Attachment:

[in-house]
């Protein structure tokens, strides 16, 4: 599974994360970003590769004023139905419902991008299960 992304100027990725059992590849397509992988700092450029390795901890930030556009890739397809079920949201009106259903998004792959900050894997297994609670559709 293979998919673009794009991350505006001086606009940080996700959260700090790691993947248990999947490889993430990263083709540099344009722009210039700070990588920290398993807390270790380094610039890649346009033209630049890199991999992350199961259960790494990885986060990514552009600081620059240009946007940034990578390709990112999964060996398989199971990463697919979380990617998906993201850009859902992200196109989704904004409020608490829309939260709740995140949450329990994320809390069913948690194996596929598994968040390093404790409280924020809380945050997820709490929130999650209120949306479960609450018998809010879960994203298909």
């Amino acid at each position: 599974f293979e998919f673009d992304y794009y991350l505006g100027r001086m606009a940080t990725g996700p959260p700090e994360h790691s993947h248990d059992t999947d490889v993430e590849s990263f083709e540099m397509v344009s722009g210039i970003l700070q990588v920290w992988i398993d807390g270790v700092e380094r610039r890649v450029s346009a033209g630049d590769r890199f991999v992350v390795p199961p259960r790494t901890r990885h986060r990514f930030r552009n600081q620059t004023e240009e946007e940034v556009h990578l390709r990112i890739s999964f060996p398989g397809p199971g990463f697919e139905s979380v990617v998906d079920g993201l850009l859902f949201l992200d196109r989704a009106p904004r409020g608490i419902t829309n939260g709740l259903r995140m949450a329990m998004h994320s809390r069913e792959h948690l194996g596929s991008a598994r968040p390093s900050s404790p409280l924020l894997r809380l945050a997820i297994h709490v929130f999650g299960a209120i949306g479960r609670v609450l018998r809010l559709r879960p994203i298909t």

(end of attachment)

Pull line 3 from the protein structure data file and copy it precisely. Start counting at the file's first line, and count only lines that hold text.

């Amino acid at each position: 599974f293979e998919f673009d992304y794009y991350l505006g100027r001086m606009a940080t990725g996700p959260p700090e994360h790691s993947h248990d059992t999947d490889v993430e590849s990263f083709e540099m397509v344009s722009g210039i970003l700070q990588v920290w992988i398993d807390g270790v700092e380094r610039r890649v450029s346009a033209g630049d590769r890199f991999v992350v390795p199961p259960r790494t901890r990885h986060r990514f930030r552009n600081q620059t004023e240009e946007e940034v556009h990578l390709r990112i890739s999964f060996p398989g397809p199971g990463f697919e139905s979380v990617v998906d079920g993201l850009l859902f949201l992200d196109r989704a009106p904004r409020g608490i419902t829309n939260g709740l259903r995140m949450a329990m998004h994320s809390r069913e792959h948690l194996g596929s991008a598994r968040p390093s900050s404790p409280l924020l894997r809380l945050a997820i297994h709490v929130f999650g299960a209120i949306g479960r609670v609450l018998r809010l559709r879960p994203i298909t």